In a week of Independence Day celebrations for several Ugandans, I found it quite fitting to reflect on the recent successful bid to host the Africa Cup of Nations (AFCON) tournament in 2027 by three East African nations Uganda, Kenya, and Tanzania, announced on 27th September 2023. Sudan in the inaugural tournament in 1957 and later in 1970, and Ethiopia in 1962, 1968 and finally 1976, is the closest the tournament has been staged in the Eastern region of Africa. It will be 51 years when the kick-off whistle goes in either Kampala, Nairobi, or Dodoma in 2027; five decades of patiently waiting for the grand continental showpiece to be played in the Eastern part of the continent.
The announcement was greeted with mixed emotions in Kampala. From images of the Deputy Speaker, the FUFA President and Minister of State for Sports bear hugging, and unleashing dance strokes last seen in 1976 when the tournament last touched our shores, to a social media meme campaign portraying Uganda as the last place this tournament should be, and as expected, the moralist lecturing on loving our dear country. I was left engulfed in a zone of disconnect and emotional numbness.
Not so far back in our history Uganda had the honour to host the Commonwealth Heads of Government Meeting (CHOGM); in November 2007 to be precise. A lucrative event that was portrayed as an opportunity for the country to grow its infrastructure including roads and hotels, boost its tourism numbers by showcasing our biodiversity and climate, and perhaps an opportunity for an employment boost with the different expanding sectors. What followed instead were corruption scandals and scrambling and partitioning of wealth for those well connected, ending with the recent foreclosure of the Aya Group’s Pearl of Africa Hotel, a supposed symbol of all the development we had hoped for. I mention all this to give context for the upcoming football exhibition in 2027.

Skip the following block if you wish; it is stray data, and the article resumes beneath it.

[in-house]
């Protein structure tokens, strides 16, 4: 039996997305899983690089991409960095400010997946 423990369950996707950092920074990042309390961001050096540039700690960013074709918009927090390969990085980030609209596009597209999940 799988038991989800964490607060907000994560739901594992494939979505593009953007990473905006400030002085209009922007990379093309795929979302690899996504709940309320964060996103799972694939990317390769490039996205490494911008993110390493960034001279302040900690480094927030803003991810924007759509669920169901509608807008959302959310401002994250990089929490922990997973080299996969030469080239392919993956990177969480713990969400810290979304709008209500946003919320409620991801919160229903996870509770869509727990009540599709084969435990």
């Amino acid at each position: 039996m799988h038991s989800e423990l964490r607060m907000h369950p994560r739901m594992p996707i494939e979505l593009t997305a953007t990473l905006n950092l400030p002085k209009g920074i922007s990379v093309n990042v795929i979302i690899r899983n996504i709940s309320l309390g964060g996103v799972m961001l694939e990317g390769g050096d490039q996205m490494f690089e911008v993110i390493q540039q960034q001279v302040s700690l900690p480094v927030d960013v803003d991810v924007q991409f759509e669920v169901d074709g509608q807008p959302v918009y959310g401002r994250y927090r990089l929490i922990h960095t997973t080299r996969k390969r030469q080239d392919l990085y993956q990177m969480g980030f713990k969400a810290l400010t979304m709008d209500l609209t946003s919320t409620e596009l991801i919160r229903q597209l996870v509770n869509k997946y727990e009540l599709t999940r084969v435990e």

Morocco on the same day were also announced as the hosts for the 2025 edition for the first time since 1988. From defying the odds to reach a men’s World Cup semi-final-the first for any African nation, to reaching the finals of the Women’s Africa Cup of Nations, club side AS FAR winning the CAF Women’s Champions League title on home soil, and finally Wydad Casablanca’s success in the CAF Champions League, 2022 was particularly successful for Moroccan soccer on the pitch. The crowning moment a year later, as 2025 AFCON hosts and subsequently 2030 FIFA World cup joint hosts was fully deserved.
That success, however, did not come overnight. The country has spent years investing in modern sports infrastructure. It now boasts of six FIFA approved stadiums. Since 2014, the Royal Moroccan Football Federation (FRMF), through its President Fouzi Lekjaa, put in place a real strategy for the development of the sport. The Royal Kingdom of Morocco now has more than 20 international stadia (natural grass), over 200 synthetic turf fields that meet international standards with adequate lighting, and five regional training centers including the famous Mohammed VI Football Complex.
On the other hand, the elite clubs are being transformed into limited companies and have been placed under the supervision of the National Directorate of Control and Management. The FRMF provides each first division club with an annual subsidy of approximately 600,000 euros with extra financial aid and support given to all clubs participating in continental competitions.
The FRMF has also put the training of players at the heart of the development of national soccer with clubs such as Raja Casablanca, FUS Rabat and RS Berkane establishing quality training centers which have enabled them to rely on a pool of homegrown talent. The FRMF has also focused its strategy on promoting the training of managers, including coaches, but also medical staff and referees. It is this strategy that has allowed the Moroccan championship, the Botola Pro, to become the number 1 ranked league in Africa, since 2020 to date, with 3 clubs in the top 10 in Africa. In the 2019-2020 season for instance, four of the eight semi-finalists of the two club continental tournaments, the CAF Champions League and the CAF Confederations Cup were from the Botola.